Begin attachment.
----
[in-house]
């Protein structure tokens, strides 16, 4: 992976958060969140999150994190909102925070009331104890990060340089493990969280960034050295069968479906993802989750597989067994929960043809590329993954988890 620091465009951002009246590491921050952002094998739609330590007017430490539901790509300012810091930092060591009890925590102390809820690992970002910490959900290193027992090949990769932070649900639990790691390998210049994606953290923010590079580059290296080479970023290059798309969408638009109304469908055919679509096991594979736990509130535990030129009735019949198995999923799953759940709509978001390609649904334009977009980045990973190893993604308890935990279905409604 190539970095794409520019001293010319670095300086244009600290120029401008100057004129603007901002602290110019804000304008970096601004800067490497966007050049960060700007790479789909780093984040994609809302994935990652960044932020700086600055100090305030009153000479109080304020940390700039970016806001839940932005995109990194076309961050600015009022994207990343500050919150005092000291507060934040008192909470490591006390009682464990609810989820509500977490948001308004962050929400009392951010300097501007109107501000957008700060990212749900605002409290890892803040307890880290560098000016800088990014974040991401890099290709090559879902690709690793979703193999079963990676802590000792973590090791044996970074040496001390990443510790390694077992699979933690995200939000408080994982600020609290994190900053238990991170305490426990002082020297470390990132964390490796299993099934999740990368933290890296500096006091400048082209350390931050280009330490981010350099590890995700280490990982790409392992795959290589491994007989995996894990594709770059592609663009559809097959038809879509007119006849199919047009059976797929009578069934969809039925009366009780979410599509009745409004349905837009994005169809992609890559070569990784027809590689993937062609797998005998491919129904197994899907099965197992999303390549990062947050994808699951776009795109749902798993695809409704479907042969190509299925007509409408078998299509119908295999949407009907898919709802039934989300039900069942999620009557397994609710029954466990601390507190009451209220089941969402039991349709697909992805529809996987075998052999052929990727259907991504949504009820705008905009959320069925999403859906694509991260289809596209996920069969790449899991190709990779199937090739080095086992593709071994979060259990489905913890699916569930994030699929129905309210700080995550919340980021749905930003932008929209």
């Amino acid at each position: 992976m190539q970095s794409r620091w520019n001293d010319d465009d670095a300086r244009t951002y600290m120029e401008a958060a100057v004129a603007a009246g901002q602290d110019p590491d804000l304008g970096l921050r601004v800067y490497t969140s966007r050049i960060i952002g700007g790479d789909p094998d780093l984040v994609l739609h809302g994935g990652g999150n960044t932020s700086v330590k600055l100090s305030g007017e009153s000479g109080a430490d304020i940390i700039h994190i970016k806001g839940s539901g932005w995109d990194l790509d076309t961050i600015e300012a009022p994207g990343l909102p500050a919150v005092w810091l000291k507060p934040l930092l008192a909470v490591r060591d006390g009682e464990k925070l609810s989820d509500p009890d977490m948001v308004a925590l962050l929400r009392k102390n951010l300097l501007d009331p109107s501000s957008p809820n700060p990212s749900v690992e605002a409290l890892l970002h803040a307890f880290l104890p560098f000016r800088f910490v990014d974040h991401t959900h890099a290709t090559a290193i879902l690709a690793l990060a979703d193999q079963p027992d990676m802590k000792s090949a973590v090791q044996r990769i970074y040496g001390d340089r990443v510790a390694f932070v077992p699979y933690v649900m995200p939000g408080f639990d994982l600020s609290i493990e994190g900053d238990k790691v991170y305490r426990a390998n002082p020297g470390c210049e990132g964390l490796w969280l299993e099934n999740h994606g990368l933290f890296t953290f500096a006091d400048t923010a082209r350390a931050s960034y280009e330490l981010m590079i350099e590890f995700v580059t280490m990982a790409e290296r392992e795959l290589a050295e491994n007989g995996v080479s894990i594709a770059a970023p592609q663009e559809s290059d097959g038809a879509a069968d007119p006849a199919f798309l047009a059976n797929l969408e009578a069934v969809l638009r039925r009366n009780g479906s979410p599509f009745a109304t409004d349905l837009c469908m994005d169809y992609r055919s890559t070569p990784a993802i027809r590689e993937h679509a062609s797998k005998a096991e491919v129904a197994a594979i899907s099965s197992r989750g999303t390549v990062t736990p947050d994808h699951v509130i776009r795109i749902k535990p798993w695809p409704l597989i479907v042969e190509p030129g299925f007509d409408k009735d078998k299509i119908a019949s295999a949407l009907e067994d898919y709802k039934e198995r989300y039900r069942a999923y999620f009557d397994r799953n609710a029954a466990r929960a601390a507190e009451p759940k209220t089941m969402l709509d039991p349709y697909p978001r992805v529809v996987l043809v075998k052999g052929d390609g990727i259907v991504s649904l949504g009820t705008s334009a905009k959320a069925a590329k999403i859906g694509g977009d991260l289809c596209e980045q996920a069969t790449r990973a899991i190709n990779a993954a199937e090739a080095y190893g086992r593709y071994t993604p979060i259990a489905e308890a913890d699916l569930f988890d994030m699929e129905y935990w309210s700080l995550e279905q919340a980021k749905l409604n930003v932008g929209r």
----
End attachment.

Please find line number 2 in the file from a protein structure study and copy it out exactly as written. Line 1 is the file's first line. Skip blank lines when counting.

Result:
């Protein structure tokens, strides 16, 4: 992976958060969140999150994190909102925070009331104890990060340089493990969280960034050295069968479906993802989750597989067994929960043809590329993954988890 620091465009951002009246590491921050952002094998739609330590007017430490539901790509300012810091930092060591009890925590102390809820690992970002910490959900290193027992090949990769932070649900639990790691390998210049994606953290923010590079580059290296080479970023290059798309969408638009109304469908055919679509096991594979736990509130535990030129009735019949198995999923799953759940709509978001390609649904334009977009980045990973190893993604308890935990279905409604 190539970095794409520019001293010319670095300086244009600290120029401008100057004129603007901002602290110019804000304008970096601004800067490497966007050049960060700007790479789909780093984040994609809302994935990652960044932020700086600055100090305030009153000479109080304020940390700039970016806001839940932005995109990194076309961050600015009022994207990343500050919150005092000291507060934040008192909470490591006390009682464990609810989820509500977490948001308004962050929400009392951010300097501007109107501000957008700060990212749900605002409290890892803040307890880290560098000016800088990014974040991401890099290709090559879902690709690793979703193999079963990676802590000792973590090791044996970074040496001390990443510790390694077992699979933690995200939000408080994982600020609290994190900053238990991170305490426990002082020297470390990132964390490796299993099934999740990368933290890296500096006091400048082209350390931050280009330490981010350099590890995700280490990982790409392992795959290589491994007989995996894990594709770059592609663009559809097959038809879509007119006849199919047009059976797929009578069934969809039925009366009780979410599509009745409004349905837009994005169809992609890559070569990784027809590689993937062609797998005998491919129904197994899907099965197992999303390549990062947050994808699951776009795109749902798993695809409704479907042969190509299925007509409408078998299509119908295999949407009907898919709802039934989300039900069942999620009557397994609710029954466990601390507190009451209220089941969402039991349709697909992805529809996987075998052999052929990727259907991504949504009820705008905009959320069925999403859906694509991260289809596209996920069969790449899991190709990779199937090739080095086992593709071994979060259990489905913890699916569930994030699929129905309210700080995550919340980021749905930003932008929209």